It’s tempting to skip the blow-dryer or curling iron when it’s oppressively hot outside, but for many of us, air-drying hair is a bit like one of those expectation versus reality memes. We picture beach babe waves but end up frizzed out. According to Kiki Losada, stylist and lead educator at Fox and Jane salon, “when using a hot tool, the cuticle of your hair is being smoothed out or flattened which helps tame frizz and unruliness. But when air-drying, that cuticle is a bit more exposed and taking shape of your natural wave pattern.”
To find out the best way to manage air-dried hair, I spoke with four stylists who shared their techniques and favorite air-dry hair products. Whether you’re going for loose curls or straight strands, these expert picks will speed up your morning routine and prep your hair for hot and humid days.
Shampoos & Conditioners
Styling air-dried hair starts in the shower, so it’s important to use shampoos and conditioners that hydrate and lock in moisture. “Smoothing shampoos and conditioners help to seal down the outer layer before you apply your products,” said Nora Cannizzo, instructor supervisor at the Christine Valmy International School of Cosmetology and Esthetics. Losada, who explained that the main cause of frizz is lack of moisture, likes this shampoo, especially for thick curly or wavy hair. If your hair is thinner or needs more volume, she recommended AlfaParf’s volumizing shampoo.
With natural ingredients like coconut oil, Rikoko conditioner is Alibi Salon creative director Koby Ben’s pick for hydration. “Cold-pressed oils aid with moisturizing and conditioning throughout the whole day,” he said. “When the hair is conditioned, it’s less frizzy and more manageable.”
For a one-two punch of hydrating power, Losada suggested this shampoo and conditioner pair from Biomega. They’re both free of sulfates which, she said, “are basically table salts which can dry out your hair or make it look or feel dull and drab.”
An extra moisturizing step, a leave-in conditioner post-shower is a second line of defense against frizz. “All leave-ins are not created equal so try to find something that is hydrating enough for your hair type but won’t weigh your hair down,” said Losada. This means avoiding oil-based products that make hair look shiny, but don’t get inside the cuticle to actually add moisture. She recommended Evo’s leave-in conditioner which seals the cuticle, preventing and minimizing the appearance of split ends.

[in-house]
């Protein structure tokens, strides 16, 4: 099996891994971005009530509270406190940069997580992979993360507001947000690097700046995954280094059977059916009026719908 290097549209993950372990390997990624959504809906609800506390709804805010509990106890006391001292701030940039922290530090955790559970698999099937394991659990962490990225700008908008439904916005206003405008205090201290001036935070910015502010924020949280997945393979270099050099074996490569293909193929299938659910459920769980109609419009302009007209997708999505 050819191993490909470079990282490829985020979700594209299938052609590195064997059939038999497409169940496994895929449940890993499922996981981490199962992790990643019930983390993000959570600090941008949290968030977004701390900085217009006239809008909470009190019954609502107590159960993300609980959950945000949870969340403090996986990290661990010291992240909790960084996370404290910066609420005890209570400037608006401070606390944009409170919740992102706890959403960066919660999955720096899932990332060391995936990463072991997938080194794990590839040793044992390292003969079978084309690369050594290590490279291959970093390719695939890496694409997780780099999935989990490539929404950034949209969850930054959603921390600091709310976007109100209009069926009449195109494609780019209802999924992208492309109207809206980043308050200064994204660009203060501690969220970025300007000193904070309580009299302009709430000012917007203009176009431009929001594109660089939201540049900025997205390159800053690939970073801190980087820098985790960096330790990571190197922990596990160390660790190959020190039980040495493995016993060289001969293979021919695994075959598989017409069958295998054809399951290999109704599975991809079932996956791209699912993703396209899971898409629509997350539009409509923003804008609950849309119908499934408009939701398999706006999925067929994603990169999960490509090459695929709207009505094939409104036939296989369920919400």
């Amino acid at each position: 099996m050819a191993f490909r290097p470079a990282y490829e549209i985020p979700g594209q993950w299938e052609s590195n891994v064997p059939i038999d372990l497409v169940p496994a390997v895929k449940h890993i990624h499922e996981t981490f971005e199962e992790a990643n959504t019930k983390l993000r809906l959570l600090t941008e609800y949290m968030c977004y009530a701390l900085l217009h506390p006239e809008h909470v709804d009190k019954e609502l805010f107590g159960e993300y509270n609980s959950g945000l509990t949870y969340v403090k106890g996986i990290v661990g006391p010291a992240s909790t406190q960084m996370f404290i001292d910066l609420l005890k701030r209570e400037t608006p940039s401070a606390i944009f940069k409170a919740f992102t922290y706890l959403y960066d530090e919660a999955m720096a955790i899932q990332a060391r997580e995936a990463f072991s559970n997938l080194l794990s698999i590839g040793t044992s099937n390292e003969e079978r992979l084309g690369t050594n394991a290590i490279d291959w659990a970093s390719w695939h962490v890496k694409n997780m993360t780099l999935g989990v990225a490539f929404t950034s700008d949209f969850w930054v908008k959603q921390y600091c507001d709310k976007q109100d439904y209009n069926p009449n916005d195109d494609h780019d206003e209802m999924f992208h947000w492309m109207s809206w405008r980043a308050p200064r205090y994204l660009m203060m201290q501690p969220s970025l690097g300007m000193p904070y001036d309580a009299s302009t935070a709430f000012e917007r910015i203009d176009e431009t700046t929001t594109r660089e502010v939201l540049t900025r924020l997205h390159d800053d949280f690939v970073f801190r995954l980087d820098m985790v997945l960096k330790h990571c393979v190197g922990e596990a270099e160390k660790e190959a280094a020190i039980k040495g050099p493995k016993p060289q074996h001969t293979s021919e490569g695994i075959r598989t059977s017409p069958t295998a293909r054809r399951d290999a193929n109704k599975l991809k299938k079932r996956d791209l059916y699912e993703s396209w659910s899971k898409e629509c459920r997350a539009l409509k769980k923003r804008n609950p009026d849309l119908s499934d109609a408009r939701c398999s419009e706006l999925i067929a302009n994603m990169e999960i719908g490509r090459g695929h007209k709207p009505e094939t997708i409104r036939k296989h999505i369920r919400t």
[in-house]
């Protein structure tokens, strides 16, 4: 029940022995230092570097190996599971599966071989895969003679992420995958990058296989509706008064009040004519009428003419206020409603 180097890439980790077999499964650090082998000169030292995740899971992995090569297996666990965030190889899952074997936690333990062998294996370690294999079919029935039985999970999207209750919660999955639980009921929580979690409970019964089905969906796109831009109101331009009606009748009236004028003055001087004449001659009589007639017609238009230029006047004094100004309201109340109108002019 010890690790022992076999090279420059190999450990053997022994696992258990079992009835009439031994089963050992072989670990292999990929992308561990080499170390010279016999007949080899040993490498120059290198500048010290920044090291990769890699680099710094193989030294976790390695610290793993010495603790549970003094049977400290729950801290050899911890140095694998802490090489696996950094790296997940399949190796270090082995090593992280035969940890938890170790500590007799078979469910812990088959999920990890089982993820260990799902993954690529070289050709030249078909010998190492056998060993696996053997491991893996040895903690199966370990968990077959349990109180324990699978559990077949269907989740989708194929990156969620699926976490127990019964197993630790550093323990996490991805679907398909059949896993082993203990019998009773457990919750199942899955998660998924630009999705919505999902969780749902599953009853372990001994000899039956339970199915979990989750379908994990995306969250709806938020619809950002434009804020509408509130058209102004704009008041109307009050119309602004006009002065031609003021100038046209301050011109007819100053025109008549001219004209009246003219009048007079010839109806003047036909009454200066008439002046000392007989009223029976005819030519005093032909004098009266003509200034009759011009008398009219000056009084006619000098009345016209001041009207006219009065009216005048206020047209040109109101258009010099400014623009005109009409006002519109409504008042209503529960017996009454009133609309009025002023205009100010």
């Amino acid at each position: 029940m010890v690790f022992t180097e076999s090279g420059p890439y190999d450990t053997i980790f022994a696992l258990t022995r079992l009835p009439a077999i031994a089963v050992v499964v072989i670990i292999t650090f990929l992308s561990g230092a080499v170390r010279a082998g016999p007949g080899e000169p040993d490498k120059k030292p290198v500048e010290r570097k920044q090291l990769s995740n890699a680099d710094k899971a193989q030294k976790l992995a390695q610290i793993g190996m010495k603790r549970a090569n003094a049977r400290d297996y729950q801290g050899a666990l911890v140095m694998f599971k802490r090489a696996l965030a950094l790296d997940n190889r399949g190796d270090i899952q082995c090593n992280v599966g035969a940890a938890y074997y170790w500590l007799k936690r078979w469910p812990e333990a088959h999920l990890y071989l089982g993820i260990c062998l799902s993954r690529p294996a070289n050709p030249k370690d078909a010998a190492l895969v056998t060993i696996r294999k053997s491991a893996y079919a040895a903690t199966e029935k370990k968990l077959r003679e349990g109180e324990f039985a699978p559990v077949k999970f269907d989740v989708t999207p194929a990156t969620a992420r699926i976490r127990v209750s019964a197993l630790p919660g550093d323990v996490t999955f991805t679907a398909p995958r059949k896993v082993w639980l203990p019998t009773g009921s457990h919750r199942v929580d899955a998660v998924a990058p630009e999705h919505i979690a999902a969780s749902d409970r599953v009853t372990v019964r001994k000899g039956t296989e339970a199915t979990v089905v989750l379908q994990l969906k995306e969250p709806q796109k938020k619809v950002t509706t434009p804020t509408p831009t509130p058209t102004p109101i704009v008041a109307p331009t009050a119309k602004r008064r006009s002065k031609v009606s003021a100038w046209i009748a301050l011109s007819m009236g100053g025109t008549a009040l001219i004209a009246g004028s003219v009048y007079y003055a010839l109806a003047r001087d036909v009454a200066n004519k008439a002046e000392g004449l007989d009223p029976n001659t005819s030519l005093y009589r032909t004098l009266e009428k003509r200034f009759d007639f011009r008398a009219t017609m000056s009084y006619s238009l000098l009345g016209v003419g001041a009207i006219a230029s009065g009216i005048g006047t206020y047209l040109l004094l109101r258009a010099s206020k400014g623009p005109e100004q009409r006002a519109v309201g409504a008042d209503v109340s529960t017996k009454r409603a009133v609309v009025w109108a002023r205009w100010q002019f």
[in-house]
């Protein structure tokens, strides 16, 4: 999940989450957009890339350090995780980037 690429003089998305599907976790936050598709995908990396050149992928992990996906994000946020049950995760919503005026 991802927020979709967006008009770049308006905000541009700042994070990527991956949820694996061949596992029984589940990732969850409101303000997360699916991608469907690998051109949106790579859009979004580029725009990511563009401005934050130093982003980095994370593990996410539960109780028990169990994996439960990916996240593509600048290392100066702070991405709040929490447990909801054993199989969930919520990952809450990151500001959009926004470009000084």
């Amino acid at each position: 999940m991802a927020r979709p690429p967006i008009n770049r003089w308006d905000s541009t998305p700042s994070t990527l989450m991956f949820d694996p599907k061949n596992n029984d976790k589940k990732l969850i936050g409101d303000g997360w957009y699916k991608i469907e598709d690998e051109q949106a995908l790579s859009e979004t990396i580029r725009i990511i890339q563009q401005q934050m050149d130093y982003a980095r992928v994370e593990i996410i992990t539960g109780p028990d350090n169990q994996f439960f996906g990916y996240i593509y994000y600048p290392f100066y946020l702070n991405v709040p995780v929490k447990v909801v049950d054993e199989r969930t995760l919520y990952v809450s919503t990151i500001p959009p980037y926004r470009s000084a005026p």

Styling creams and clay
Once you’ve applied leave-in conditioner, it’s time for products like cream, clay, and spray for styling. Instead of gel, which he called “very ’80s,” Ben uses clay for hold, and like this one from Davines, “It gives you that matte finish, but it’s not stiff. It’s easy to rinse out, leaves no buildup, and looks amazing.”
If you’re working with naturally curly or wavy hair, Eliut Rivera, founder of Eliut Salon, recommended this Rene Furterer cream to enhance your hair’s natural texture while protecting hair from humidity. “Apply to towel-dried hair, concentrating the product on the ends and working the product upward,” he said.
Styling sprays for wavy hair
To get the beach hair of your dreams, it doesn’t hurt to use something imported from the actual beach. “The best thing to get volume on the roots is sea salt spray,” said Ben. “It’s the same concept of when you go to the beach — your hair feels thick and it’s the sea salt giving you that effect.” He likes Bumble & Bumble’s spray which combines sea salt with seaweed extracts that are also naturally thickening. “Spray it on your roots and let it air dry,” he said. “It thickens the hair shaft and cuticles for beachy hair with lots of volume.”
Styling sprays for straight hair
If you’re aiming for smooth and straight air-dried hair instead of wavy locks, Cannizzo says this spray is “great for sealing in natural moisture and sealing out additional humidity.” Unlike the humectants in the sea-salt sprays that draw in moisture from the environment to add texture, the Hydra-Seal spray contains anti-humectants, such as olive and coconut oils, for keeping out frizz-enabling humidity.
For drying hair straight out of the shower, gentleness is key. “In general, the less you manipulate the hair the less frizz you will have,” said Cannizzo. Microfiber towels are better than traditional terry cloth in this regard because, as Rivera said, “the fabric is smoother which is less likely to cause frizz or damage by splitting hair.” He likes Aquis towels which absorb moisture without excessive friction that. Incidentally, our senior editor Simone Kitchens bought an Aquis hair turban last month and said, “my hair has never been smoother.”
With its flexible bristles, Wet Brush is Ben’s choice for brushing hair straight out of the shower. “It’s amazing the way it detangles,” he said, “and it doesn’t irritate the hair.” Just like aggressive toweling, brushing wet hair too harshly can damage your strands.
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